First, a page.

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Waling-waling: The Country’s Newest Flower Icon!

by Admin-Phmp
Published: Last Updated on


Text and Photos by Henrylito D. Tacio

When we were still in high school, we were told that sampaguita is our national flower. We later found out that the flower is native to India.

So, in 2013, waling-waling was named the country’s newest flower icon — thanks to then-Senator Loren Legarda. It was her who pushed for the declaration of the beautiful orchid as another national flower to make its beauty known to the whole country and to the world.

“The waling-waling’s beauty adorns our treetops, especially in Davao, Cotabato, and Zamboanga where it is endemic. But there are threats to its survival, as the flowers that grow and thrive in the wild are harvested for commercial and decorative purposes, and their habitat is destroyed by deforestation,” Legarda said in a statement.

Waling-waling “is one of the finest orchid species endemic to the Philippines, desired by orchid growers and breeders alike for its showy and attractive flowers and ability to impart its vigor and floral characteristics to its progeny,” wrote Dr. Helen Valmayor in her book, Orchidiana Philippiniana.

A Pictorial Cyclopedia of Philippine Ornamental Plants described the exotic waling-waling in these words: “The flowers are flat, to eight centimeters across; the sepals and petals are obviate, bluish pink, with buff-yellow stain, and dull-crimson reticulations on the lateral sepals; the lip is small and concave, purple-red at base, strongly recurved and brownish purple at apex; with three prominent keels.”

The waling-waling, named in “allusion to a moth in flight,” was discovered on Mindanao in 1882. It used to grow on tree trunks in the rainforests of Davao, Sultan Kudarat, and other parts of the island. It is worshipped as “diwata” (fairy) by the native Bagobos.

Unfortunately, the exotic orchid is almost on the brink of extinction. “The waling-waling is almost extinct in the wild,” deplored Dr. Domingo Madulid, one of the country’s noted botanists. “Rarer varieties of this plant can only be found in expensive nurseries.”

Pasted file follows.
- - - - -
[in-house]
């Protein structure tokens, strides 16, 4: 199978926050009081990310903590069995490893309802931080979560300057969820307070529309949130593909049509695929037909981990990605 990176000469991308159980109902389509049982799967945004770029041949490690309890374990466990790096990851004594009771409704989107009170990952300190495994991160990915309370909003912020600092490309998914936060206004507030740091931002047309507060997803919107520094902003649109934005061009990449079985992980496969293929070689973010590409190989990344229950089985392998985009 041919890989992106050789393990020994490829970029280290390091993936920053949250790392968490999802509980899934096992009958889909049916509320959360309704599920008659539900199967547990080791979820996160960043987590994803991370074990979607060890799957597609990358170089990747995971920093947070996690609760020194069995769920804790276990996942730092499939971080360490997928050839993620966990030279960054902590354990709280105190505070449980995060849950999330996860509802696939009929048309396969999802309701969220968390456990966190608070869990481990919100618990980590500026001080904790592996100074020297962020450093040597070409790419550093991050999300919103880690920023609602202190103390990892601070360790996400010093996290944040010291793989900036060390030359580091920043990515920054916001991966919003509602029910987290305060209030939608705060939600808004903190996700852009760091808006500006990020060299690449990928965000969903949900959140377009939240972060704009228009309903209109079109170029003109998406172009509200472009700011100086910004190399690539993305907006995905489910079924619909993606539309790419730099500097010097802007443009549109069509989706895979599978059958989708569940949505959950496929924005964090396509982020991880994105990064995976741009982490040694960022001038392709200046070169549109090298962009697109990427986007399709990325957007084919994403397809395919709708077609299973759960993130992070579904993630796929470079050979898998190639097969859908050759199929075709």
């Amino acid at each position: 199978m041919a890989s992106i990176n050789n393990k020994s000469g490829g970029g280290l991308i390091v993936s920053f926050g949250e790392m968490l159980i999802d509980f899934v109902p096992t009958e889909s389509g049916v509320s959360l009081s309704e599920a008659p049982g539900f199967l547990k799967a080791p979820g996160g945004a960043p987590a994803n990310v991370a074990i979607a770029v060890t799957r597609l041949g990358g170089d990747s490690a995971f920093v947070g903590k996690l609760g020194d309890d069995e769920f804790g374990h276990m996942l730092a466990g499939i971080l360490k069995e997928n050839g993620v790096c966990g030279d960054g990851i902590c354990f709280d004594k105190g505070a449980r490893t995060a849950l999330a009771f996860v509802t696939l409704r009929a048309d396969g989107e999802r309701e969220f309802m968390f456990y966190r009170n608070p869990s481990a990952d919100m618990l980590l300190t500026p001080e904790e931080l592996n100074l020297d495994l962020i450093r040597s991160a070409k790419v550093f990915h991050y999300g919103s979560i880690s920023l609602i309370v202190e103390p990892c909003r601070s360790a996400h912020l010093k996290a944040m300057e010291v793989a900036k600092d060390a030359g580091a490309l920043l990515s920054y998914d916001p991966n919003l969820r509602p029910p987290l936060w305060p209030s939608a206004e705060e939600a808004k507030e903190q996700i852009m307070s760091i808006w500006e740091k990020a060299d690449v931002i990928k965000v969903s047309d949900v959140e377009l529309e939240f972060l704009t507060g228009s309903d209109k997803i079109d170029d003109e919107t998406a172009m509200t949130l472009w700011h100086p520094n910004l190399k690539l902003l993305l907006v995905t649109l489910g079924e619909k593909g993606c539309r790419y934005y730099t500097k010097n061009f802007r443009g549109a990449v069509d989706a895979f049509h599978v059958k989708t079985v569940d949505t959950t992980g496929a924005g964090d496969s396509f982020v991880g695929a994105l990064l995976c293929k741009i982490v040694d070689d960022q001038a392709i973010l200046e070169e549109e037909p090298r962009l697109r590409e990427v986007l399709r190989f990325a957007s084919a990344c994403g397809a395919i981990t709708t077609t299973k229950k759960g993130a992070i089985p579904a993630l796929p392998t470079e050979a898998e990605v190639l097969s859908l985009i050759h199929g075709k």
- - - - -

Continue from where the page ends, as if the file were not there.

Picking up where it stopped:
Recent surveys show that the waling-waling can be found in abundance no longer in the Philippines but other countries, particularly Singapore, Thailand, Hong Kong, and Hawaii.

It is the best orchid variety of the country, Madulid said. But most Filipinos didn’t know that it could be one of the biggest sources of dollars for the country. In the 1950s, the “systematic plunder” of wild plants, including orchids, started.  

Madulid said that long before the country was sending maids to Singapore and Hong Kong, upland farmers had been despoiling the forests and selling rare orchid varieties, such as waling-waling, abroad.

There’s an interesting on how the world came to know waling-waling. Valmayor, in her very informative book, shared this story: “One of the most successful and secretive collectors was Carl Roebelin, who was in the employ of Frederick Sander of the Orchid House of Sanders at St. Albans, England.

“About 1879, the Spanish government of the Philippines initiated a regular mail service between Manila and Mindanao. This provided a satisfactory means of sending collected plant material from the southern island to Manila. Consequently, Sander commissioned Roebelin to explore Mindanao for spectacular and still undiscovered orchids.”

It was February or March of 1880 when Roebelin came to Mindanao in the Bay of Illana near Cotabato. The place was described as “a very mountainous region on the western side of Mindanao.”